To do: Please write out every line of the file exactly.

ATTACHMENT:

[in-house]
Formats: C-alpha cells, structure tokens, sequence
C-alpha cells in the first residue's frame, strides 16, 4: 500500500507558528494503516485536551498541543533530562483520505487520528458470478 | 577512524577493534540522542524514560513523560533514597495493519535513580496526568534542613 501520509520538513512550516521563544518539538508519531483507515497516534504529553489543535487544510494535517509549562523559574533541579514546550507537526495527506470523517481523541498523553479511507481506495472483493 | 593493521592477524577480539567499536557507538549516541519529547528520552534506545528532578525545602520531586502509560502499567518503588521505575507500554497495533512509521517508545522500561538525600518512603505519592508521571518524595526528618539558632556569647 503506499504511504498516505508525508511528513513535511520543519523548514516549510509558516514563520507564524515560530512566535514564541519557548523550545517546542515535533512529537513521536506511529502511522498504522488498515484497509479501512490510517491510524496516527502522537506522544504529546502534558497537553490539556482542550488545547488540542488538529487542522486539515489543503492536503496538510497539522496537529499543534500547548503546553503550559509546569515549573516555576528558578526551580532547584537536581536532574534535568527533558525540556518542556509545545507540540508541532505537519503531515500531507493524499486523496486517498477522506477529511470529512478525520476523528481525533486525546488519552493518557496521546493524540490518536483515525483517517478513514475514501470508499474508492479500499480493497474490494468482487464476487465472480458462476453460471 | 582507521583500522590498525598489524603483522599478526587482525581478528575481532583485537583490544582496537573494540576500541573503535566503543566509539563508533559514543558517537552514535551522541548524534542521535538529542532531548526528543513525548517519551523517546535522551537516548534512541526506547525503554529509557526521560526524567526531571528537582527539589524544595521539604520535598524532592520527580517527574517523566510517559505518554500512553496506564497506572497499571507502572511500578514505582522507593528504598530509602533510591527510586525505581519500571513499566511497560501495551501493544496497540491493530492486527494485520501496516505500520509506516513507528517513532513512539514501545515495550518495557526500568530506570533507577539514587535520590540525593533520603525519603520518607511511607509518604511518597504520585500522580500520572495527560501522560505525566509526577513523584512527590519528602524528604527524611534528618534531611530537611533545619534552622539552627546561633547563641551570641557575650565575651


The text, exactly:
[in-house]
Formats: C-alpha cells, structure tokens, sequence
C-alpha cells in the first residue's frame, strides 16, 4: 500500500507558528494503516485536551498541543533530562483520505487520528458470478 | 577512524577493534540522542524514560513523560533514597495493519535513580496526568534542613 501520509520538513512550516521563544518539538508519531483507515497516534504529553489543535487544510494535517509549562523559574533541579514546550507537526495527506470523517481523541498523553479511507481506495472483493 | 593493521592477524577480539567499536557507538549516541519529547528520552534506545528532578525545602520531586502509560502499567518503588521505575507500554497495533512509521517508545522500561538525600518512603505519592508521571518524595526528618539558632556569647 503506499504511504498516505508525508511528513513535511520543519523548514516549510509558516514563520507564524515560530512566535514564541519557548523550545517546542515535533512529537513521536506511529502511522498504522488498515484497509479501512490510517491510524496516527502522537506522544504529546502534558497537553490539556482542550488545547488540542488538529487542522486539515489543503492536503496538510497539522496537529499543534500547548503546553503550559509546569515549573516555576528558578526551580532547584537536581536532574534535568527533558525540556518542556509545545507540540508541532505537519503531515500531507493524499486523496486517498477522506477529511470529512478525520476523528481525533486525546488519552493518557496521546493524540490518536483515525483517517478513514475514501470508499474508492479500499480493497474490494468482487464476487465472480458462476453460471 | 582507521583500522590498525598489524603483522599478526587482525581478528575481532583485537583490544582496537573494540576500541573503535566503543566509539563508533559514543558517537552514535551522541548524534542521535538529542532531548526528543513525548517519551523517546535522551537516548534512541526506547525503554529509557526521560526524567526531571528537582527539589524544595521539604520535598524532592520527580517527574517523566510517559505518554500512553496506564497506572497499571507502572511500578514505582522507593528504598530509602533510591527510586525505581519500571513499566511497560501495551501493544496497540491493530492486527494485520501496516505500520509506516513507528517513532513512539514501545515495550518495557526500568530506570533507577539514587535520590540525593533520603525519603520518607511511607509518604511518597504520585500522580500520572495527560501522560505525566509526577513523584512527590519528602524528604527524611534528618534531611530537611533545619534552622539552627546561633547563641551570641557575650565575651